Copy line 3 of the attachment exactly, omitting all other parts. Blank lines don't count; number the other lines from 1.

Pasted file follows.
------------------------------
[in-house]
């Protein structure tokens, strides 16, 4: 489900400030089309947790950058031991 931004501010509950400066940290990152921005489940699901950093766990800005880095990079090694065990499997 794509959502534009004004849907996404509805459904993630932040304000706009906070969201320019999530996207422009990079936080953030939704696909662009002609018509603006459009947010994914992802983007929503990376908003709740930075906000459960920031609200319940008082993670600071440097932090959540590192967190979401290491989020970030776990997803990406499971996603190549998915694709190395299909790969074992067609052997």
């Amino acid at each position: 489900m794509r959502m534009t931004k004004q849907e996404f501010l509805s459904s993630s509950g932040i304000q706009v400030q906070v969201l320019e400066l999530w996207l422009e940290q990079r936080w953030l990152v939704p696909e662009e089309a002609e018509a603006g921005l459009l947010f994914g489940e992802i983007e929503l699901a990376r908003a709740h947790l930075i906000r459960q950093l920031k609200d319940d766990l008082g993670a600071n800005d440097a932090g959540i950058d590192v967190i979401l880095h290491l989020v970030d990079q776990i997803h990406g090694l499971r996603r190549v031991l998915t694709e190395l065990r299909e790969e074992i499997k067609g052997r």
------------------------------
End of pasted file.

């Amino acid at each position: 489900m794509r959502m534009t931004k004004q849907e996404f501010l509805s459904s993630s509950g932040i304000q706009v400030q906070v969201l320019e400066l999530w996207l422009e940290q990079r936080w953030l990152v939704p696909e662009e089309a002609e018509a603006g921005l459009l947010f994914g489940e992802i983007e929503l699901a990376r908003a709740h947790l930075i906000r459960q950093l920031k609200d319940d766990l008082g993670a600071n800005d440097a932090g959540i950058d590192v967190i979401l880095h290491l989020v970030d990079q776990i997803h990406g090694l499971r996603r190549v031991l998915t694709e190395l065990r299909e790969e074992i499997k067609g052997r």